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CIO upfront: 9 forces shaping New Zealand’s cloud management

CIO upfront: 9 forces shaping New Zealand’s cloud management

Operating in the cloud requires a new cloud-based operating model, and along with it, people with new skills and new roles, writes Suraj Sowki of Accenture

Given most New Zealand businesses are adopting cloud in some form, and it’s not the easiest of transitions, we felt it was timely to explore the forces at work in the market.

The pace of cloud innovation and adoption is rapidly accelerating across industries, bringing opportunity, yet also greater complexity and risk.

In the first of a two-part series, we will highlight the nine main trends that we see have the biggest impact on an organisation’s journey to and use of the cloud.

In part two, we will show how organisations can respond and capitalise on these forces.

#1 - CapEx investments secure the Hyper 3 winners

Let’s start with Amazon, Microsoft and Google, which clearly dominate the global cloud services market. Collectively, the Hyper 3 have invested more than $30 billion in capital expense just this past year to build and scale their global cloud footprint. That’s an average of $1 billion per company per month—creating a significant gap between them and any remaining providers.

This substantial investment is not just for building infrastructure and facilities. The Hyper 3 are also investing heavily in innovative new services and capabilities at a pace that leave few if any competitors able to keep up.

#2 - Private cloud finds its specialty

There’s much uncertainty in the market about what defines a true private cloud. Opinions vary, and the multiple answers from a broad range of legacy vendors are a source of considerable confusion. However, successful private clouds are now defined around solving a specific use case, such as conforming to data sovereignty needs or supporting edge-use cases. Newer offerings to extend virtualised environments to public cloud, or bring public cloud attributes on-premise, are increasing with more and more adoption of new architecture involving concepts such as containerisation.

#3 - Cloud tipping point forces IT to run differently

Many of you may now be moving toward a tipping point, where a substantial amount of your workload is in the public cloud. Unfortunately, most IT organisations mistakenly treat the new estate as just another data centre and don’t see the need to shift their operating model to the realities of cloud management. In actuality, operating in the cloud requires a new cloud-based operating model, and along with it, people with new skills and new roles.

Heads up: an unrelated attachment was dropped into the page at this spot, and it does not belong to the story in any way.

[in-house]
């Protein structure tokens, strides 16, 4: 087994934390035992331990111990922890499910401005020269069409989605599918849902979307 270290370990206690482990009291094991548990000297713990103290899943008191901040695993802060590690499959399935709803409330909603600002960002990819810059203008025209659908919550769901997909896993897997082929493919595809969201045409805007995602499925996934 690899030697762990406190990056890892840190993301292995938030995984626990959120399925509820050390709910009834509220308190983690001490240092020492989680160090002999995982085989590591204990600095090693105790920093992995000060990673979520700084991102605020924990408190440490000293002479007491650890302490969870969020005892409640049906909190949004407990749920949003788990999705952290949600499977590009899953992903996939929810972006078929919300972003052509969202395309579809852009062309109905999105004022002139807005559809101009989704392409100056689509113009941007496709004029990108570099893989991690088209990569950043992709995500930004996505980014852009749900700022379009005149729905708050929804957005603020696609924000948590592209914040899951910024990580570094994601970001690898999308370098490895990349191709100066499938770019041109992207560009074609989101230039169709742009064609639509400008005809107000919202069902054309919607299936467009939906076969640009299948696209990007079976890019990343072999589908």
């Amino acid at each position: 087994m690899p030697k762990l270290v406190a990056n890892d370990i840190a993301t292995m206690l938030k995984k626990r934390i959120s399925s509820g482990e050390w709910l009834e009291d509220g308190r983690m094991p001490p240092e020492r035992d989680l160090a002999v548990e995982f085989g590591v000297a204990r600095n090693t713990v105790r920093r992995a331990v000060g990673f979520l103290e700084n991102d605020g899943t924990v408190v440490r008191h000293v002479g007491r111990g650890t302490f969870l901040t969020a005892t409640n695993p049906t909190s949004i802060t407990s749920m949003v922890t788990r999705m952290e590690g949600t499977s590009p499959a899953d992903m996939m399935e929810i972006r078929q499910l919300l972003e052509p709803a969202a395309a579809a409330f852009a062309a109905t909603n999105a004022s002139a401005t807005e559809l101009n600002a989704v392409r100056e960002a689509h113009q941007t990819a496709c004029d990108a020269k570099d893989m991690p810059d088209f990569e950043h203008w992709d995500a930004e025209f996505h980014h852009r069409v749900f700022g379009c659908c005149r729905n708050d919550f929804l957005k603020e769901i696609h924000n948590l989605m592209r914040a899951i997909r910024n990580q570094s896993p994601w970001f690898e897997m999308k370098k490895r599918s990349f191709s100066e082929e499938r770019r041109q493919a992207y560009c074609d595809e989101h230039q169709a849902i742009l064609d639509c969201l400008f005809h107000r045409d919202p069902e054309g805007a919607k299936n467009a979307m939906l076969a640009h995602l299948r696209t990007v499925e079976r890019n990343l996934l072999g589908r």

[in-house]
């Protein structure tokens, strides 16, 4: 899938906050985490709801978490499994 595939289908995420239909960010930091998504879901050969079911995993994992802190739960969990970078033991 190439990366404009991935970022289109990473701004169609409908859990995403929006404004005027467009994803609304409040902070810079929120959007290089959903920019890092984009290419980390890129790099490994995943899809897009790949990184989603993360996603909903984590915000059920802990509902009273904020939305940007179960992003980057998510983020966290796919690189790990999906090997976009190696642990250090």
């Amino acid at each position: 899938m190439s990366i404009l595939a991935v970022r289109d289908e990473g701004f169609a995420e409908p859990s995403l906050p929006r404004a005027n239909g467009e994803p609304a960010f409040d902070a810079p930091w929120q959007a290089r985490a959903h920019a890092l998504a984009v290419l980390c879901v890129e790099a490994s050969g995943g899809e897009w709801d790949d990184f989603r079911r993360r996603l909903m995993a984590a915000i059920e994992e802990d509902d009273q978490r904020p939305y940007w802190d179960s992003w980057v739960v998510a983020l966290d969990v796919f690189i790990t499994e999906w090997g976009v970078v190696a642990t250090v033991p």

#4 - Multi-cloud is the new reality

The steady adoption of cloud services has created a complex computing environment. Some companies are in the position to plan for a multi-cloud environment, while many others simply find themselves using multiple vendors without proper planning, governance, or controls. From a cloud management perspective, this new reality makes it difficult to publish policy, manage costs, and maintain security.

#5 - Cloud management emerges as the next big challenge

In the world of hybrid and multi-cloud environments, managed services have become very complicated. Each cloud provider may offer a dashboard to manage its environment but achieving a unified view across a hybrid IT and public cloud estate is no small feat. No two cloud providers expose the same billing or management APIs, and no single tool can handle all enterprise management needs.

#6 - Native vs. niche

Your organisation may be facing the tricky decision of how, when, and where to use niche tools versus native cloud provider tools. These decisions can’t be made lightly—many pros and cons need to be explored.

#7 - Secure from start

Most CIOs and CISOs realise public clouds are more secure than their own data centres. The critical difference, though, is that the threat vectors in the cloud have changed. The actions of individuals can now have a dramatic and immediate impact on security and place a significant burden on the CIO and/or CISO to maintain a compliant environment.

#8 - Cloud’s pace of innovation drives fear of missing out (FOMO)

The pace of innovation in the public cloud is unprecedented. The offerings of new services and capabilities are astounding: literally thousands a year from a single provider. Skilled people in your organisation don’t want to miss out and will be eager to try every new feature.

#9 - Game over. Let the games begin

The Hyper 3 winners are solidified. As the rest of the market responds, shifting sands make for tricky navigation. We’re still early in the cloud’s maturation cycle and the market remains nascent. Niche cloud vendors are many but are tempting acquisition targets. When acquisitions happen, the game changes. A solution that once seemed multi-cloud aligned may become isolated because of the acquisition and force a pivot in a new direction.

And as the Hyper 3 get stronger, competitive intensity grows and will likely continue unabated for years to come.

This means if you align with the Hyper 3 you’ll benefit from greater innovation at continually lower costs. So, you need to navigate with care when choosing.

Suraj Sowki is operations lead at Accenture  

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